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First some basics. Two closely interrelated problems immediately surface. the finality we have known from the written and published word recedes into the future. though we may choose (unwisely. software is not well understood. The digital model likewise begins with a selective. Vol. All that we can witness are its results in language. it is being asked of computing—by which I do not mean particular hardware or software in front of you. p. and purposes. and its products incunabular. which 254 Literary and Linguistic Computing. I promise to return to all of them. The fallout is this. Because tinkering with the model is so easy. 462). interests. normally the ahistorical sequences of argument in the very slowly changeable medium of another’s prose. Allow me also to put aside the causes of the software crisis. as with the fairytale pouch that can never be emptied of coins. In contrast. so tempting. It frustrates us technically because it stumps us philosophically. 1995). We do not finish something. simplified conception of the thing and works this conception out in an external medium of expression. we call a halt to it. and so to compute. For a computer to do anything useful at all. remember this one: the word ‘computing’ is . McCarty which is without end. 23. or in your car. rapid manipulation is what separates modelling from writing. A moment ago I put aside the constraints of money and time. as we call such a representation. But again. The crunch comes not so much in determining whether the programmer has done his or her job correctly (though that is a concern). 148). we must ignore some aspects of it and highlight others according to our abilities. p. computing is in its infancy. Aside from money and time. One is the inevitable and radically severe loss-in-translation which these constraints impose on any real-world object. refrigerator or ubiquitously wherever. If you only remember a single sentence from this brief essay. This inevitably undermines the authority of end-products. especially severely on works of art and literature. The point I am making is that they always will be. rather with the very idea of ‘correctness’ in any computationally rigorous description of the world (Smith. Modelling is crucial. or in you. the digital model of an artefact is more nearly comparable to an argument than to the idea behind it. it must have a formalized plan of action (which we call a ‘program’) that represents in simplified form whatever object or process one is interested in. To know that.W. To render a cultural artefact intellectually tractable. or even what we can predict. But. namely software. is without physical form and direct means of access. I am arguing) to pretend that nothing has changed. computing brings two interlocking constraints into sharp focus—absolute consistency and complete explicitness. These two problems add up to what is known as the ‘software crisis’. however progressively better they get. involves a trade-off between what the medium can do and what we can envision doing—or in Bill Wulf’s (2000) elegant definition of what an engineer does—‘design under constraint’. In a loose sense models are not new to scholarship. 779). is that we have no theory to tell us in any reliable way whether a given model corresponds with that which it models (p. Second. Devising a model. in a nutshell: models of whatever kind are far less important to the digital humanities than modelling. the consequential matter is what is done with computing. Brian Cantwell Smith (1995) has pointed out. The other problem. limited only by human ingenuity. 2008 was proclaimed at the end of the 1960s and is still very much with us (Mahoney. What is clear is the difference we experience in the change from writing to modelling: the ability to manipulate something directly without reference to the author or even without thinking-inthe-head. 1996. then. But for the moment I want to direct your attention to the divergence of computational models from that which we have always done. which Max Weber wisely preferred to call an ‘ideal type’ (Leff. Leaving aside the postponed causes of the software crisis. we must know what it can do for the humanities. No. 3. In the history of inventions. given the kind of coin that it is. But calling this and a mechanical construct both ‘models’ is badly misleading: the mental kind. wrist-watch. must be measured against them. 1972. When I say ‘computing’ I mean the evolving manifestations of Alan Turing’s scheme for the design of indefinitely many devices. Anything we wish to model in the computer. or what we can expect in the next release.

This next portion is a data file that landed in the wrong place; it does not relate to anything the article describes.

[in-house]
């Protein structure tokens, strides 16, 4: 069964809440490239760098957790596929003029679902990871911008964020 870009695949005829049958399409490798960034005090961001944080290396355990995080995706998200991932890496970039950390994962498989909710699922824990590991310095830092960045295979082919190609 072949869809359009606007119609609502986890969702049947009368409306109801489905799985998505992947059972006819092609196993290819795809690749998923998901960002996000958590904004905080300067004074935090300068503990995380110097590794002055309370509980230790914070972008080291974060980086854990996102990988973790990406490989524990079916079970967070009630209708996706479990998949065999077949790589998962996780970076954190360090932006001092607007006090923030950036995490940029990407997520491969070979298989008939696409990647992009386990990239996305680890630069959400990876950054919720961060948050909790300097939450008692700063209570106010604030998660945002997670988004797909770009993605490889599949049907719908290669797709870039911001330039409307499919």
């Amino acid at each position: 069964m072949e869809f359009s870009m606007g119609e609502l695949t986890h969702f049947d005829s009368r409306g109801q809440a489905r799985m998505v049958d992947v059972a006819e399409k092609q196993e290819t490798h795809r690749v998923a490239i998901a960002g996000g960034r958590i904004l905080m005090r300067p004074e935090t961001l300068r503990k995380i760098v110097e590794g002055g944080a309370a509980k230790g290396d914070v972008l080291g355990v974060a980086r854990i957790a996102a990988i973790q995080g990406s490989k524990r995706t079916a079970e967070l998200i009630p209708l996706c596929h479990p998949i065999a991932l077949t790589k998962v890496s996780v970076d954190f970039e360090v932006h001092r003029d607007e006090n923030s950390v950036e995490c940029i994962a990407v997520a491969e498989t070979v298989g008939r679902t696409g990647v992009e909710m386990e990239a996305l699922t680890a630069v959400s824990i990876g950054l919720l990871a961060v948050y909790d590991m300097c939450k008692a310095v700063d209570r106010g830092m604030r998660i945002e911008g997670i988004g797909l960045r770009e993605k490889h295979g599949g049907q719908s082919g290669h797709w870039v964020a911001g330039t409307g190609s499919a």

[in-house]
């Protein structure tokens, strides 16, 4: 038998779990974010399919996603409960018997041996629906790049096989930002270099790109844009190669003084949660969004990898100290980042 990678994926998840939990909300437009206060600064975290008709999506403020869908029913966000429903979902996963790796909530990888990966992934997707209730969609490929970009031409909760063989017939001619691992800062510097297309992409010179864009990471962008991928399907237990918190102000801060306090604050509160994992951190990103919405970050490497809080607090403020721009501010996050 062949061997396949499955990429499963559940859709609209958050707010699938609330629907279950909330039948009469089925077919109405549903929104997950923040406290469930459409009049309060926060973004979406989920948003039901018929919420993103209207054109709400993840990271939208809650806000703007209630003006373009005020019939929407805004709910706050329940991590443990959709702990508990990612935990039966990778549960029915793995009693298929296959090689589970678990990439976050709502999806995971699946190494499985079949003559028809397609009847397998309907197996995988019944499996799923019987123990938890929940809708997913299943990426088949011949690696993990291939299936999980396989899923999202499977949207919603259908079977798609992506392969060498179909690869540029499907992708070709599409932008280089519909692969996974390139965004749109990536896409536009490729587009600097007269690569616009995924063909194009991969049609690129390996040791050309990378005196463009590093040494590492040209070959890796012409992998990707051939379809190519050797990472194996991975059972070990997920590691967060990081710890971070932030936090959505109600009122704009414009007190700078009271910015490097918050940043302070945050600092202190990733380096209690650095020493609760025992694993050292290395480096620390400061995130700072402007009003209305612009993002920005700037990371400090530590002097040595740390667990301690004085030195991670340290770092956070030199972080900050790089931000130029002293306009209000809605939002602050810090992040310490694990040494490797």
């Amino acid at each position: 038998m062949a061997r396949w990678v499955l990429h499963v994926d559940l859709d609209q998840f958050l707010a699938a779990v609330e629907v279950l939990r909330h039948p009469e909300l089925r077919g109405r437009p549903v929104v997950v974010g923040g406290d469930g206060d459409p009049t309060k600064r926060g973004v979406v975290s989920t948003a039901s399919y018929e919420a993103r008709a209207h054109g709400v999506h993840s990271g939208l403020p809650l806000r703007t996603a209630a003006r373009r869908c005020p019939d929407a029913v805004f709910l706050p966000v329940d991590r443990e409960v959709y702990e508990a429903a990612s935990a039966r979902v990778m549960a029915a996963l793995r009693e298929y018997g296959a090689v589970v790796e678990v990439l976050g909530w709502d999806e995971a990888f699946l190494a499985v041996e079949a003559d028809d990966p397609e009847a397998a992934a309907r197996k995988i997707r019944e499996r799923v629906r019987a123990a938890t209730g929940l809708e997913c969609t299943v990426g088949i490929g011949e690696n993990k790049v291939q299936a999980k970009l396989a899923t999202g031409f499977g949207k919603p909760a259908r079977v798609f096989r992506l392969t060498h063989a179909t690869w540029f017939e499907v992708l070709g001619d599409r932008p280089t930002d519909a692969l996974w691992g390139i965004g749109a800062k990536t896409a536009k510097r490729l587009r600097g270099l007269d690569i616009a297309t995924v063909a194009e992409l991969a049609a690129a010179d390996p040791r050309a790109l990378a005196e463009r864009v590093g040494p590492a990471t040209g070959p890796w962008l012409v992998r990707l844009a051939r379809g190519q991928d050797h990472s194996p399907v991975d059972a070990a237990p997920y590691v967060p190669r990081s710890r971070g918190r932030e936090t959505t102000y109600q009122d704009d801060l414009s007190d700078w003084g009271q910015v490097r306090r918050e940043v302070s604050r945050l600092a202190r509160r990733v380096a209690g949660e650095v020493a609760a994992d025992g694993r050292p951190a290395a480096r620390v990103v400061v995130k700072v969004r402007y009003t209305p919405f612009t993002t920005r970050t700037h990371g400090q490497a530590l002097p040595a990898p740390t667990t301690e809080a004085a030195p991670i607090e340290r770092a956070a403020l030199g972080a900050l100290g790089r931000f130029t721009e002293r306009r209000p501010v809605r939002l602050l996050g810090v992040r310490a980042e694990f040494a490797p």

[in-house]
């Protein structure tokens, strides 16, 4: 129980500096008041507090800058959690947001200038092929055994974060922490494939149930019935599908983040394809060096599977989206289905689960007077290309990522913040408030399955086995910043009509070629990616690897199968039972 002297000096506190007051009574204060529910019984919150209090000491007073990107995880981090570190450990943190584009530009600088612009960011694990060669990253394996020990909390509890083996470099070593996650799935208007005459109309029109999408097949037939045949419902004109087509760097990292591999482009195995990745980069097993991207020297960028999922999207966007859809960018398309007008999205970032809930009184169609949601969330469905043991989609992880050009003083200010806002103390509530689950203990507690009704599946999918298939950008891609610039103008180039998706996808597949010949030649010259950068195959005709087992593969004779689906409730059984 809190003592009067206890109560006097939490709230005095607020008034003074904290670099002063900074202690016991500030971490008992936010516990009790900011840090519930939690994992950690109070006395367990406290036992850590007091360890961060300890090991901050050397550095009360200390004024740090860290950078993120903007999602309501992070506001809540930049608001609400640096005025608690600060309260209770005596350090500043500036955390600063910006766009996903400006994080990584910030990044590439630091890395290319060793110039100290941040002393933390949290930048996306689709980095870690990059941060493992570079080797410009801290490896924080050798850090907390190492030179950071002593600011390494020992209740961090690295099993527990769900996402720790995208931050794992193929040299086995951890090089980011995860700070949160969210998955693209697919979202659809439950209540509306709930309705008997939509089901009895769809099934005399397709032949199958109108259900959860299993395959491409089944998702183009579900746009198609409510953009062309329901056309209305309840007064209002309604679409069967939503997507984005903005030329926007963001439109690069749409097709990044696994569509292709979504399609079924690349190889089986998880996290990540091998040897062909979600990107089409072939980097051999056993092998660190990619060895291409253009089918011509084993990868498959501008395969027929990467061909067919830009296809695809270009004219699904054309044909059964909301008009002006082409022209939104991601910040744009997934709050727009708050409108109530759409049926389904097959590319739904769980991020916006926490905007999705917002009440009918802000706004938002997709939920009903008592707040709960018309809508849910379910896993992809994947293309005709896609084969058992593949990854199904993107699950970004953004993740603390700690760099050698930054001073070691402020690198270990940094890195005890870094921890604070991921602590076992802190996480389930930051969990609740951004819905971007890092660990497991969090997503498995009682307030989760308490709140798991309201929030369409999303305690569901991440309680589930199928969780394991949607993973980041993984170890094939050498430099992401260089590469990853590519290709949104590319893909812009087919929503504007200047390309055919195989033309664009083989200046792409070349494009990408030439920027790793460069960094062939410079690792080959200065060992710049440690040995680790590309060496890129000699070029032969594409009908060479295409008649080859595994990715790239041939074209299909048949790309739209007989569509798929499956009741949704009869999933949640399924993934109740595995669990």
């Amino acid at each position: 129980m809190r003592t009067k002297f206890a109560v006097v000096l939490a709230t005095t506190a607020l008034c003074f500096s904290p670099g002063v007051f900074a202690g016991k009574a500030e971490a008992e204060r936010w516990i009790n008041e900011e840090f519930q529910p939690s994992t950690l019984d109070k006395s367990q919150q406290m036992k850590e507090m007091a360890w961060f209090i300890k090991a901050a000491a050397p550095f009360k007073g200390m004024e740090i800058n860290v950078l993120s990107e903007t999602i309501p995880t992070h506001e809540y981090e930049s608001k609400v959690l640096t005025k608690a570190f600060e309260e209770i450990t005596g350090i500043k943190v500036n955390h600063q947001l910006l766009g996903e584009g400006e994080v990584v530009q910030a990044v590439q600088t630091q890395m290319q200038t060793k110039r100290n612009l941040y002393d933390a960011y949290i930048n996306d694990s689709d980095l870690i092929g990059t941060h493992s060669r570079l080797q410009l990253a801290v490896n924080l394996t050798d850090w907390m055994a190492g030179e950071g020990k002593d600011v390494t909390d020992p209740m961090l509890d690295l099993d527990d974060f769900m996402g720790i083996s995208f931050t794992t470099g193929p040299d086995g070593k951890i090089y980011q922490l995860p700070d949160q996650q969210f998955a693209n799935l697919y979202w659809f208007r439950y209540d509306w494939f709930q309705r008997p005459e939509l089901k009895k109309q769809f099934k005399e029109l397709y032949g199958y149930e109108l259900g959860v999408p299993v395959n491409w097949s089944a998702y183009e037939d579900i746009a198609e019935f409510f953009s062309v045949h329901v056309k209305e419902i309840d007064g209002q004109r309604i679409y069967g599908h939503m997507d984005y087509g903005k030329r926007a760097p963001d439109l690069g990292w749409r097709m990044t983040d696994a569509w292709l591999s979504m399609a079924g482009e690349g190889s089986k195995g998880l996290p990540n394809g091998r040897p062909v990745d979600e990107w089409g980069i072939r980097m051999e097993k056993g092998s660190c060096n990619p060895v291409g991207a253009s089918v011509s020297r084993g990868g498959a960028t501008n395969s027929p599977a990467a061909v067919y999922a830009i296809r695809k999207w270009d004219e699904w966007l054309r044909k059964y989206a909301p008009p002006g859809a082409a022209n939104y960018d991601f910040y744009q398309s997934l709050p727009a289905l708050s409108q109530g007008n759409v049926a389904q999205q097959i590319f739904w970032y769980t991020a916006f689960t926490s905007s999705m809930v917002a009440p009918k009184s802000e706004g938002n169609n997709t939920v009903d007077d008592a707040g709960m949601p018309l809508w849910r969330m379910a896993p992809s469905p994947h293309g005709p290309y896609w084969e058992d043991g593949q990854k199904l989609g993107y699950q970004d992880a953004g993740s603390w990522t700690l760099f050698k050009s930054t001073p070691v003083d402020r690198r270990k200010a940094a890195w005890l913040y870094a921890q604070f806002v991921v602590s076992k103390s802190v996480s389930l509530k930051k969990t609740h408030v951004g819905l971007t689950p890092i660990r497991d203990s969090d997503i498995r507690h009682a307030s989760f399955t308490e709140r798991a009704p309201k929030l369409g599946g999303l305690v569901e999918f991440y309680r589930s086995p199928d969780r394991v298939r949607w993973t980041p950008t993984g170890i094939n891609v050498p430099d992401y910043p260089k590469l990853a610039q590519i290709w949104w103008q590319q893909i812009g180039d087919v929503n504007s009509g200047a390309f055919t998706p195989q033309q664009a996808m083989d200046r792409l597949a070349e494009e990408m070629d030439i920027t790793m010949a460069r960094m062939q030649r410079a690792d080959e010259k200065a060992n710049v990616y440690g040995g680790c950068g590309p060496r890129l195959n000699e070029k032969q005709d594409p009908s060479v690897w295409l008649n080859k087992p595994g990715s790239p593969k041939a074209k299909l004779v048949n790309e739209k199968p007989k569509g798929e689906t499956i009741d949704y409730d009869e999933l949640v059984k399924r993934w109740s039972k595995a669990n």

. The demotic character and relative impermanence communicated by these paperbacks also implied the undermining of authority I just mentioned. 1997). Meanwhile various parts of computer science have developed congruently. Let me begin to deal with Literary and Linguistic Computing. 3. more recently. A new object or idea. in this case a weakening of the barrier between author and reader. let me give you a rough idea of how writing a tiny piece of that history might begin. 326). But we must be aware not to be taking away with one hand what we have given with the other. scholarly ‘impact’. to the ‘paperback revolution’ of his adulthood. For computing to be of the humanities as well as in them. we may be tempted to say that it represents an unprecedented change in how we do the humanities. It makes more and more sense to be designing for ‘end-makers’ and giving them the scholarly equivalent of Tinker Toys. to change institutional structures and practices so that suitably qualified technical staff become equal colleagues in the research enterprise (p. for example Mikhail Bakhtin’s (1986/1979) ‘dialogic imagination’.What’s going on? a participle—a verbal adjective that turns things into algorithmic performances. we need rigorous ‘intellectual weed-control’ against the Taylorian notions that keep users in their place—notions of knowledge ‘delivery’. 27). But. such as the prosopographical tools built in my department at King’s College London. batch-orientated systems of former times to toolkits and implementations of ‘interaction design’ (Winograd. from design of black-boxed. to suppress other things once prominent and to put still others into a different light. and Improvisational Modelling I have not forgotten those hanging problems I put on hold a while back. Northrop Frye (1976) noted a striking technological change in scholarly resources. Finding precedents in past things and experiences is how we make sense of what is new. The whole promise of computing for our time— here is my historical thesis—is directly contrary to the obsolete nineteenth century cosmology implicit in such talk. ‘Nothing is really unprecedented’. Certain projects in the digital humanities. reader-response theory and. There are none yet. Synthetic. About 30 years ago. rather than hypnotizing ourselves with supposedly unprecedented marvels. Projects that create communal spaces for scholarship or involve collaborators in game-playing exchanges are responding in like style. which better matched the speed of scholarship (p. communicating in their physical stature ‘immense and definitive authority’. to put serious resources into awakening the technological imaginations and improving the skill-set of academics and their students. in anthropological linguistic studies of context. In view of such changes throughout the humanities and in both computer science and humanities computing. perhaps even how we perceive the new at all. learning ‘outcomes’ and all the rest of the tiresome cant we are submerged in these days. tends to bring to the forerelated phenomena previously undervalued or ignored. tomes’ of his childhood. from the ‘portly . in The Idea of the University some 16 years ago. the late historian of science Michael Mahoney (1990) has pointed out (p. and so be able to ground modelling in something larger than itself. go the murmuring implications. have followed suit by making the individual an active co-maker of that which he or she would previously been merely the user. No need. no need to answer Jaroslav Pelikan’s (1992) challenging call. chronologies. So. No. 23. A new past is created. 2008 255 . To use Clifford Geertz’s (1993/1973) vivid phrase (p. we must get beyond catalogues. 3 Analytic. once it catches our attention and starts connecting with what we know. But saying that begs the question at hand. 49ff) and gave wing to the diversification of publishing. It is especially dangerous because it is congruent with the conveyor-belt mentality Langdon Winner alerts us to. Considering the implications of modelling. 62). and heroic firsts to a genuine history. we must learn to see computing in its historical and social contexts. Computing has become literally and figuratively conversational. no need to alter the design of the curriculum in response. Vol. it makes less and less sense to be thinking in terms of ‘end-users’ and to be creating knowledge-jukeboxes for them. . Running in parallel if not cognate with this physically mediated change came the theoretical changes in ideas of textuality.